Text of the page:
Until late April, there were still doubts as to whether the King would relent, and the question of a smooth transition was uppermost in many people’s minds. Indian envoys were engaged in shuttle diplomacy between the parties and the King. The Peace Secretariat and facilitators provided the government with detailed demands and guidance based on consultations and communications with individuals who were in jail and under house arrest. Nepal Army Generals advised the King on the situation countrywide, and advised against taking action against the protesters. Most of these recommendations were reflected in King’s address on April 24, which opened the way for a Republic and Constituent Assembly. Indian envoys also played a big role in breaking the deadlock and re-establishing democratic rule.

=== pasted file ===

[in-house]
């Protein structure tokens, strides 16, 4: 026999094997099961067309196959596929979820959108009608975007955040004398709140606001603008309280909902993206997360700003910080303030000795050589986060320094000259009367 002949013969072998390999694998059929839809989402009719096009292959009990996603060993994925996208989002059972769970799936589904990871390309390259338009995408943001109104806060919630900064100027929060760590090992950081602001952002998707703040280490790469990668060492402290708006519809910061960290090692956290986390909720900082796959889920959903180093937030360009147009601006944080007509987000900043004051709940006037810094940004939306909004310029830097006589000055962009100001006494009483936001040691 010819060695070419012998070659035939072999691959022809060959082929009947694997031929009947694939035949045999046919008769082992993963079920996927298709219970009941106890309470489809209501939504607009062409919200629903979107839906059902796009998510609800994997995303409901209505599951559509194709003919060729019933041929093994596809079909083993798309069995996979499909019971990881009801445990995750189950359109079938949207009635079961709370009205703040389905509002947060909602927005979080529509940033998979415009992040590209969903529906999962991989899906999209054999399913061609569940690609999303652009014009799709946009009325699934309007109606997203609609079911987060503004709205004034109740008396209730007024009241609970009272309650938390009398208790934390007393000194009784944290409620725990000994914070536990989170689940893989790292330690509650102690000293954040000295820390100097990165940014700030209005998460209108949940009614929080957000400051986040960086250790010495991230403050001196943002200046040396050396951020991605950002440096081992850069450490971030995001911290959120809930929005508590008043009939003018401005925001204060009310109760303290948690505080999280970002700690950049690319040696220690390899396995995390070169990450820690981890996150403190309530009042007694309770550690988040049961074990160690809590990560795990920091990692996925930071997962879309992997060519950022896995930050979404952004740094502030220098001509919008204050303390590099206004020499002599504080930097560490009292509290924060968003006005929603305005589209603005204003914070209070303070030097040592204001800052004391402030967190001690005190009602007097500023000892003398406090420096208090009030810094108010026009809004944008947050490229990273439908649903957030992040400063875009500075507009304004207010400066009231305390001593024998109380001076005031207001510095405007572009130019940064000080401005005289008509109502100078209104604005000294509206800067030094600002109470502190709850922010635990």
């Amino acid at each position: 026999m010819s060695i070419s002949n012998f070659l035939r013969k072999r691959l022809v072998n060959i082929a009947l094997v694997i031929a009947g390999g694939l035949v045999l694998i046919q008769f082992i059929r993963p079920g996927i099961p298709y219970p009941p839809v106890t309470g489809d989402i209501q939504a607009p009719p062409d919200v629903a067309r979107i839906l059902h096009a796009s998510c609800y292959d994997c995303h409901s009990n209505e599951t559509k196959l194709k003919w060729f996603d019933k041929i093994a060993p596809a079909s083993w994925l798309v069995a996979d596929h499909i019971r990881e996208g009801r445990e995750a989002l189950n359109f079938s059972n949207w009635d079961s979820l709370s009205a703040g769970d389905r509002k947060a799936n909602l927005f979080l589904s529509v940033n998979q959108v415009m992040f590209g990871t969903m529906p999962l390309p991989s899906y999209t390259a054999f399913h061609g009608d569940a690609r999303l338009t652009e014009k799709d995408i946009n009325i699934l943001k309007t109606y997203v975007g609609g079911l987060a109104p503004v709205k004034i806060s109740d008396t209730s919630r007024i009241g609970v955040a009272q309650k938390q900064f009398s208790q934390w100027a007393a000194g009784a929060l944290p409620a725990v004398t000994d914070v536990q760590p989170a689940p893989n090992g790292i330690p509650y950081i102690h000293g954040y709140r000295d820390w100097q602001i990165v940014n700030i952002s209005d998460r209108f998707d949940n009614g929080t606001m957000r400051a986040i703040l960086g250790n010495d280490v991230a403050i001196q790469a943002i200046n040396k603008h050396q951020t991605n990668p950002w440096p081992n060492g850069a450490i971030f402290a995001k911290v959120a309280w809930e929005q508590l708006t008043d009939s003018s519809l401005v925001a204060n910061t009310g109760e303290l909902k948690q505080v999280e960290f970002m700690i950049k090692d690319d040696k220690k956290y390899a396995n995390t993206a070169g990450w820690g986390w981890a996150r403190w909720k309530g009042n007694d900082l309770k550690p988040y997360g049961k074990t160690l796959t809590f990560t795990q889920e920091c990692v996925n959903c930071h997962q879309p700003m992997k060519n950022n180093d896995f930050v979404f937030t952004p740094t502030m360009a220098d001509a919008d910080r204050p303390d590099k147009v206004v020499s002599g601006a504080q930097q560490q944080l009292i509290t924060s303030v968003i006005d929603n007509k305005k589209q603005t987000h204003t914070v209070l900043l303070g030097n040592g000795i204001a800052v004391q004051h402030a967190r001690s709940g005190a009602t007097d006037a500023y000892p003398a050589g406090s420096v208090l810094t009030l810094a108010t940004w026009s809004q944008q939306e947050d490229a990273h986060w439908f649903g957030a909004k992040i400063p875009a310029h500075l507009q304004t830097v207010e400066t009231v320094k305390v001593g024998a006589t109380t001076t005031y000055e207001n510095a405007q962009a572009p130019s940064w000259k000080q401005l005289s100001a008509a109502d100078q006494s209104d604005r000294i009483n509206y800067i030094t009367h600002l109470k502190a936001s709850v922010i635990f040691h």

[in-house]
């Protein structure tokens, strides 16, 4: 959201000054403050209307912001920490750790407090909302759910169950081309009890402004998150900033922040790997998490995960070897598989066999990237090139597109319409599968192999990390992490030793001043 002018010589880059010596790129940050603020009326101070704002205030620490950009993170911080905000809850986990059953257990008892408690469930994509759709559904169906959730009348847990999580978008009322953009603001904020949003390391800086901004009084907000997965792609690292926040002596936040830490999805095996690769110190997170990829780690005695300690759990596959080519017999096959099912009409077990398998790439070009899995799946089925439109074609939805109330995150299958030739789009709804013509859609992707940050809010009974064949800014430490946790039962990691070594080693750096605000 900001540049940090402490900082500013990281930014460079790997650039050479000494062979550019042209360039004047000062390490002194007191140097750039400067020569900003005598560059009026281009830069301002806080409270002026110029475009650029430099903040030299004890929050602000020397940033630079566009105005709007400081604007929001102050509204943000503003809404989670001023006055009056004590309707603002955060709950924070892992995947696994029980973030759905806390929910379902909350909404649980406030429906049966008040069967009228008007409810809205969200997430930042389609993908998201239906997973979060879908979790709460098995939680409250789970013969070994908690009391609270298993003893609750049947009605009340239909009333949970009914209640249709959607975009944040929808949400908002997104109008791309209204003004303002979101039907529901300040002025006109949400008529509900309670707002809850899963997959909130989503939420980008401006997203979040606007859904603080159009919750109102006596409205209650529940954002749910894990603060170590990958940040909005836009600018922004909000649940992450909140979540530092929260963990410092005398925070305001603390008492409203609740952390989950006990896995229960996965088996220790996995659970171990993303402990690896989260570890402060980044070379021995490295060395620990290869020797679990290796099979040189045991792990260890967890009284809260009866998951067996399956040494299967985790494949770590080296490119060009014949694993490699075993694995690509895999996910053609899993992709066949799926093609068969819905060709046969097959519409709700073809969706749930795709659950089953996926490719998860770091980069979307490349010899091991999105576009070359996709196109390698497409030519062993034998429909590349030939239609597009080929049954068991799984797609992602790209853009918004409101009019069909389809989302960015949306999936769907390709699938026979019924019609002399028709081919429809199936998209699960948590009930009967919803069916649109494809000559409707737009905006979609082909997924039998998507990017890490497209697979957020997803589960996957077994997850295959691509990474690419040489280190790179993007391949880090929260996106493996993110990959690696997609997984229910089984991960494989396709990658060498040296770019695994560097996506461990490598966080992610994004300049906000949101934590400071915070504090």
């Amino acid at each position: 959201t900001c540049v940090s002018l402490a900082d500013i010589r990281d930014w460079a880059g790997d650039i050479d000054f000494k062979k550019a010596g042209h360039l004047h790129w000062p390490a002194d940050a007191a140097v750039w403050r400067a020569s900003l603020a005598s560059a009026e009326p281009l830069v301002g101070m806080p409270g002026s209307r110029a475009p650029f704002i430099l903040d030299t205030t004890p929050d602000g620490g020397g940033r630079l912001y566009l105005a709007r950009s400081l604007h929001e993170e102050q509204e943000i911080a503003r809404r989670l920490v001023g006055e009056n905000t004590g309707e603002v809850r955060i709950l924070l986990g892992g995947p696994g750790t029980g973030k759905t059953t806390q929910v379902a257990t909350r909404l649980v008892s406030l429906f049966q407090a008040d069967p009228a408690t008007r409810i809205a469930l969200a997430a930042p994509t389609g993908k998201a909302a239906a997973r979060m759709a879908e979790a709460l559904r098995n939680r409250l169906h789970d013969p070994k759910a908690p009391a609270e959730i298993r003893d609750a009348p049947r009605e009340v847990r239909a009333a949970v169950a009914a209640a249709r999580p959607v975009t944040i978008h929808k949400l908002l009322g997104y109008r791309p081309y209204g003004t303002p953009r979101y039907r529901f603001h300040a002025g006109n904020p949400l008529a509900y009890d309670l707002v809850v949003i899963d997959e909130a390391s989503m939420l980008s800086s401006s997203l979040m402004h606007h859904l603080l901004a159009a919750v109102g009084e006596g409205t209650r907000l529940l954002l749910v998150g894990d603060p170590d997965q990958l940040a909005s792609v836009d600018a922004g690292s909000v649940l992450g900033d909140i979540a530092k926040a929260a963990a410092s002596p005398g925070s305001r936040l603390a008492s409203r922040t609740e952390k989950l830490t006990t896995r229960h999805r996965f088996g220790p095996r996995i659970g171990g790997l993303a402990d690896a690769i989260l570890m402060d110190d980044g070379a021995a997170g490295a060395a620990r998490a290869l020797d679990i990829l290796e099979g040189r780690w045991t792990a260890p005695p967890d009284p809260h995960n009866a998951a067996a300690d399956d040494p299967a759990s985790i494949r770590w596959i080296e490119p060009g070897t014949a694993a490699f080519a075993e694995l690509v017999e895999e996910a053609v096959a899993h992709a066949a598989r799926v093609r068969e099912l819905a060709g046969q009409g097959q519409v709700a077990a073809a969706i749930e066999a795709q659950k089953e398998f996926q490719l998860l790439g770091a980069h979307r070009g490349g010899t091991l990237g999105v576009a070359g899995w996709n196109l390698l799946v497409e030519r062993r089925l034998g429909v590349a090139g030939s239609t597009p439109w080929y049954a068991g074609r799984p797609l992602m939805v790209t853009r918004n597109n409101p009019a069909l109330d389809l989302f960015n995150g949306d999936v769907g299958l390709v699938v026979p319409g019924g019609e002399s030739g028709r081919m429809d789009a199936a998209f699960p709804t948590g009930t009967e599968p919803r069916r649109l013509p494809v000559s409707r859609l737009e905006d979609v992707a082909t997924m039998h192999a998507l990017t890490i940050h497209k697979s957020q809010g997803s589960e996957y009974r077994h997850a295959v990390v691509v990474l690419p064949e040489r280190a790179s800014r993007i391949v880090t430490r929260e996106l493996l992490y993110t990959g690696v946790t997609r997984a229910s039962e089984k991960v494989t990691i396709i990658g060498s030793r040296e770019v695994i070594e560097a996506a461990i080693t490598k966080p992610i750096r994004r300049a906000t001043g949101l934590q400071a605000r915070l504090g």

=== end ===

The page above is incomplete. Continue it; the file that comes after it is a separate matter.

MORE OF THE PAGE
As a result of the popular movement, which saw hundreds of thousands of Nepali people take to the streets, the King relinquished his role as the head of the government and returned power to the people on April 24, 2006. After the April movement and the restoration of the Parliament, the Maoists declared a unilateral cease-fire and the government reciprocated.

The end of the armed conflict and subsequent signing of the Comprehensive Peace Agreement (CPA) on November 21, 2006 between the government of Nepal and the Communist Party of Nepal (Maoist) marked the country’s entrance into a formal peace process. The 12-point agreement signed between the Seven Party Alliance (SPA) and CPN (Maoist) on November 5, 2005, followed by the mass movement of April, 2006 contributed towards the return of democratic rule in the country. Likewise, subsequent political and constitutional reforms enabled a federal state; the declaration of a republic to be endorsed by the first meeting of the Constituent Assembly (CA); and adoption of a policy of social inclusion and a mixed election system.